are basically geared toward improving the reliability of the system,” Awai-Dickson said. “We want to keep up with maintenance and be proactive as opposed to reactive.”
MECO representatives say they also hope that the new rates will be the basis for a process known as decoupling – dissolving the tie between the money they make and the amount of electricity they sell. That means that instead of paying per kWh, customers would likely pay a fixed rate per month for the electricity they use. The plan, which is far from finalized, is designed to place more emphasis on fixed rates so that a decrease in usage would not drastically hurt the companies.
“Basically, there would be an established rate decided on by the Commission,” Awai-Dickson said. “This rate increase would set the base rate that we would use should the Commission decide to pursue the method of decoupling.”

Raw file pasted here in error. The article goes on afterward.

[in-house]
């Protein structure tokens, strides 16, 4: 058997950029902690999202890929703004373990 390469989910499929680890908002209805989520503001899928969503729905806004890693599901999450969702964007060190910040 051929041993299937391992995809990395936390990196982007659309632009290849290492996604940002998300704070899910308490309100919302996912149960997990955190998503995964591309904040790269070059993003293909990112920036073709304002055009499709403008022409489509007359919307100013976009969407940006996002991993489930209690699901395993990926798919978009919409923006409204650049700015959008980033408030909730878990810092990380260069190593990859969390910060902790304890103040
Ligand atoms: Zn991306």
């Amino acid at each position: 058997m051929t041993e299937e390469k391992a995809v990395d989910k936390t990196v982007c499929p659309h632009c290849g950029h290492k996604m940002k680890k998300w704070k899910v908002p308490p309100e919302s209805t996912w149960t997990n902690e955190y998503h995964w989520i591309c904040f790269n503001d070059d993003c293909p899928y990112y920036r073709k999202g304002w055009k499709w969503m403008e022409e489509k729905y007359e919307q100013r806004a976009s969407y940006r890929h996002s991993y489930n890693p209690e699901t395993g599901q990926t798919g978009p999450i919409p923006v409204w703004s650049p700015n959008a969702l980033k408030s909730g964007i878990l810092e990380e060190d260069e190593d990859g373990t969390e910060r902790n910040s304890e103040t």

The PUC is currently reviewing the idea of decoupling and the many different methods of doing it to determine if it makes sense to use for the state’s electric utilities. The hope is that with earnings detached from the amount of electricity used, the utilities will help to provide more energy-saving and efficient ways to power the state.
PUC economist Wendy Takanisha said that if the decoupling method of charging customers is approved, there would be a public education period to make sure that all ratepayers understand the new process. Currently, there is no timeframe to implement decoupling, but it would not occur until well after the PUC makes a decision on MECO’s 2010 rate increase application.